Checking your blindspots is something that is drilled into you during your motorcycle test, and by the time you’ve passed it’s become second nature. If you’re lucky enough to own a sports bike like the Ducati 1299, looking over your shoulder to check for traffic will become even more of a necessity. Not because the bike is slow, but because the mirrors are absolutely useless.

When learning to drive you are taught to look over your shoulder, but only for certain situations. And with more manufacturers like Mercedes installing blind spot warning systems, taking responsibility for your own surroundings is something that is going to diminish. If the bike test were compulsory for all road users, there would be far more attentive drivers on our roads.

4. Regular Maintenance

Why Riding A Motorbike Makes You A Better Driver

We’re often told by insurers and roadside assistance groups that we should check our tyre pressures and oil level before we set off on a long trip. But how many of us actually do it? Ask a motorcycle rider the same question, however, and I guarantee that the majority check over their bike before each ride. Checking tyre pressures, oil levels and chain tension can be the difference between life and death.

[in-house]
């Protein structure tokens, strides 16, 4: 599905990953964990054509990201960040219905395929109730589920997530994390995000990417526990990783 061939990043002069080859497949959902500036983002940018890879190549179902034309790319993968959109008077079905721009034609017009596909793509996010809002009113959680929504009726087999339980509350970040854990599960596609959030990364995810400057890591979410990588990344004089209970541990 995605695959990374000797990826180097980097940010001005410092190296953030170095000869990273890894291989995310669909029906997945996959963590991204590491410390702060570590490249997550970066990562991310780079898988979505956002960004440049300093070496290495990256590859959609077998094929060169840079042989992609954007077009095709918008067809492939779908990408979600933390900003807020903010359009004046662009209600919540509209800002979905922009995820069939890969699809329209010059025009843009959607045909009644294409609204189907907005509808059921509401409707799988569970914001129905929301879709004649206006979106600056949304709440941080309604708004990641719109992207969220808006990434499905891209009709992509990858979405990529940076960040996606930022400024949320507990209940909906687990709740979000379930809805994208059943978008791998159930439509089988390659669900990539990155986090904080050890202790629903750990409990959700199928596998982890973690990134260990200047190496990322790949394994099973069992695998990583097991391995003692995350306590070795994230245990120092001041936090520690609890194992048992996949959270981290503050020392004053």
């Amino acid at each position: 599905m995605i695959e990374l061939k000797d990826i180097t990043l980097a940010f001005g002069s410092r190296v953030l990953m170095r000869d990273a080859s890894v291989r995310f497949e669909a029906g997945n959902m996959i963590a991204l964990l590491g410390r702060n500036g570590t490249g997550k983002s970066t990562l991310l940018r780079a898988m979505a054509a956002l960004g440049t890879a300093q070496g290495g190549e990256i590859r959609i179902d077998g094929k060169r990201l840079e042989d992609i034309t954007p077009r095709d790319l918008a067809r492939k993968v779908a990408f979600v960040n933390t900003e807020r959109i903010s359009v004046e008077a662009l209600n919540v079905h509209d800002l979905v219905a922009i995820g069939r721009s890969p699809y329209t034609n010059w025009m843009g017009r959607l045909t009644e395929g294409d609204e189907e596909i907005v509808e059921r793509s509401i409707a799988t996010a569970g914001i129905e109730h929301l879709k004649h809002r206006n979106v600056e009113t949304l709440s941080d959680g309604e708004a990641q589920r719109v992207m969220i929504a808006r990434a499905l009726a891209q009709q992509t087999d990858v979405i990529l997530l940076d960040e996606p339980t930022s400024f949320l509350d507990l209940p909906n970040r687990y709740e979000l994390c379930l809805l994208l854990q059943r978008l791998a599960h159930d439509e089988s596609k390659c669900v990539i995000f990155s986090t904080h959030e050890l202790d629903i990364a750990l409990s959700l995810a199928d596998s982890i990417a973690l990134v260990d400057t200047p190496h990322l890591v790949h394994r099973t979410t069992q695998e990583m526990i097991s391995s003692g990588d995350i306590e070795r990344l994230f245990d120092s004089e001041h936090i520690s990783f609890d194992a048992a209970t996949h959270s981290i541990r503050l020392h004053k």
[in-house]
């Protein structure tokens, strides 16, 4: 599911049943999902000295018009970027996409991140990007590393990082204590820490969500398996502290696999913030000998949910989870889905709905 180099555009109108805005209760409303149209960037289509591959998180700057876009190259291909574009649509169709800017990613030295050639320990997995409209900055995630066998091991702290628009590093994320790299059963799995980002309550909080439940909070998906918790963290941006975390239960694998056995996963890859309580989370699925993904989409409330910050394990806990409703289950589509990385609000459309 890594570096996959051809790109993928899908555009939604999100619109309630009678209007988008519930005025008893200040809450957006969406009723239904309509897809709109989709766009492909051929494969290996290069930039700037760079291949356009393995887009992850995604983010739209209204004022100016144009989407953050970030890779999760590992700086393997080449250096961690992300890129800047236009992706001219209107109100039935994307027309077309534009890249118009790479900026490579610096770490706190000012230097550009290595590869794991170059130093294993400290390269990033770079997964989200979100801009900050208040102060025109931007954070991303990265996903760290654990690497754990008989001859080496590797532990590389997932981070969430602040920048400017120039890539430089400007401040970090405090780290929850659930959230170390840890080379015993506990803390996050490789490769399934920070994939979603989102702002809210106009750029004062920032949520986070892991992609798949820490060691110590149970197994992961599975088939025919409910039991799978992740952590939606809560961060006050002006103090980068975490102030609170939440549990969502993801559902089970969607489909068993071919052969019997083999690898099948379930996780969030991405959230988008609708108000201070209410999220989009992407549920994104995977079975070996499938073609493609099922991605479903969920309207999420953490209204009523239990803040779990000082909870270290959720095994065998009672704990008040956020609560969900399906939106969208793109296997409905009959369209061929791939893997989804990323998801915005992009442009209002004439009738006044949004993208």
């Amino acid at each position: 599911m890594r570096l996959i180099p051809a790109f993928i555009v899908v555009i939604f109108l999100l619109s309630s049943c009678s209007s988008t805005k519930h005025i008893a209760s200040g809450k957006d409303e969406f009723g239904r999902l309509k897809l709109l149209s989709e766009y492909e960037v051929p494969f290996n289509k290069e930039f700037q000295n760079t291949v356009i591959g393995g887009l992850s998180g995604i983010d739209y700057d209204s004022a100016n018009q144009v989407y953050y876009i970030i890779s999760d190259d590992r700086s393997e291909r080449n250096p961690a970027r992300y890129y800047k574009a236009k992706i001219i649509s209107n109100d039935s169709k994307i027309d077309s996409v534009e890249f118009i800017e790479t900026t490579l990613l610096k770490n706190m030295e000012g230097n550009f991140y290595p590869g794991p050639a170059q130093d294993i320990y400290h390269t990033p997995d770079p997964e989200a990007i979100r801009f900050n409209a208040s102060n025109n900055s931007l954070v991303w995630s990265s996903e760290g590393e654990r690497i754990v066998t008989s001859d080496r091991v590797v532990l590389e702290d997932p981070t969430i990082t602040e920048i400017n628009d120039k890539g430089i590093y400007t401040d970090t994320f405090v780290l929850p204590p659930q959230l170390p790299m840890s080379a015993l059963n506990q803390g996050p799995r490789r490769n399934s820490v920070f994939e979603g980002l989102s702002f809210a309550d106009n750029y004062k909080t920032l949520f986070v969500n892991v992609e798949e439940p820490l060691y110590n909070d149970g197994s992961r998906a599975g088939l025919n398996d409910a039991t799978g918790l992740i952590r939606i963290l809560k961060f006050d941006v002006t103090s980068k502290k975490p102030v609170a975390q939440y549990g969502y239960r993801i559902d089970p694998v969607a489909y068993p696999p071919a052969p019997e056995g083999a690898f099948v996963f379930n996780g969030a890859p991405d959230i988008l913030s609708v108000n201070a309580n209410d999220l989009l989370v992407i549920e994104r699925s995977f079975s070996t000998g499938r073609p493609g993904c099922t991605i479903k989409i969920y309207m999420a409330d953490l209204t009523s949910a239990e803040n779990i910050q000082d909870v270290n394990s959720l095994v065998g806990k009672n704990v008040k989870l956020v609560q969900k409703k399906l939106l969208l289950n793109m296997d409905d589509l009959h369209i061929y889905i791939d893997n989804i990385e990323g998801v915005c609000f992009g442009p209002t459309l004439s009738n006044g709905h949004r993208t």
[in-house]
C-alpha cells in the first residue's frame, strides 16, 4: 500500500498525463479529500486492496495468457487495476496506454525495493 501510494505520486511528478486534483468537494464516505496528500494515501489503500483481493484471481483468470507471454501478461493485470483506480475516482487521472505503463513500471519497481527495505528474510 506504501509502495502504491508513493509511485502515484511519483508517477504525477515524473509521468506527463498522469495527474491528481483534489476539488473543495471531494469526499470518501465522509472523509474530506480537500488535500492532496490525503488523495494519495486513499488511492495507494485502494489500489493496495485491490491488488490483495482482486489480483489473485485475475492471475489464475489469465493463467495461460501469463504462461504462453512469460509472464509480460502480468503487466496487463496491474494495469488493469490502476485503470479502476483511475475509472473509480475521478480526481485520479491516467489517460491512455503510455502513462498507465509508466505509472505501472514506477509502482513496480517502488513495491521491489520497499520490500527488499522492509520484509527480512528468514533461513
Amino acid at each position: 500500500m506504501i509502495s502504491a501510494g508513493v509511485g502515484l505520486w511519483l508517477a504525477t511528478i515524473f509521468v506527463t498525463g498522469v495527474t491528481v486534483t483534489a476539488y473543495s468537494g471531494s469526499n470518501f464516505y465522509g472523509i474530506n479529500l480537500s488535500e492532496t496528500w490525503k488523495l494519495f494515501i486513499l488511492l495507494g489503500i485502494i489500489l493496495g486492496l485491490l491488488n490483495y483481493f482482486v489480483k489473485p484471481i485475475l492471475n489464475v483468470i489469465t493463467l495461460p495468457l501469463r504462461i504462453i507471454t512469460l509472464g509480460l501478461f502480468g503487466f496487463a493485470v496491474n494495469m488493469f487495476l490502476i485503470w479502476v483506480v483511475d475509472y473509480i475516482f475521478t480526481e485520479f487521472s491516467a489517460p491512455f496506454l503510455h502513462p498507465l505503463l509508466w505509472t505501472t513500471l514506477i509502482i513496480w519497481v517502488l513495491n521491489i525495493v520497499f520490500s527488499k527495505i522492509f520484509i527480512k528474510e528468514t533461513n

Bikes are also a great place to start experimenting with some DIY wrenching. Everything is easily accessible and you can start off small with modifications like slip on exhausts, and then work your way up to changing brakes and suspension components. After a while of working on your bike, servicing and modifying your car no longer seems like such a daunting prospect.

It can be easy to fall into the trap of checking your phone at the lights or resetting your sat-nav on the move. But once you’ve taken to two wheels you gain a whole new appreciation of focusing on the road.

Sitting higher up on a bike allows you to see most road users’ bad habits and a five-minute ride will reveal all manner of bad habits. With time, bikers develop a ‘sixth sense’ making it easy for them to determine what each driver is doing just from the way they are placing their car on road.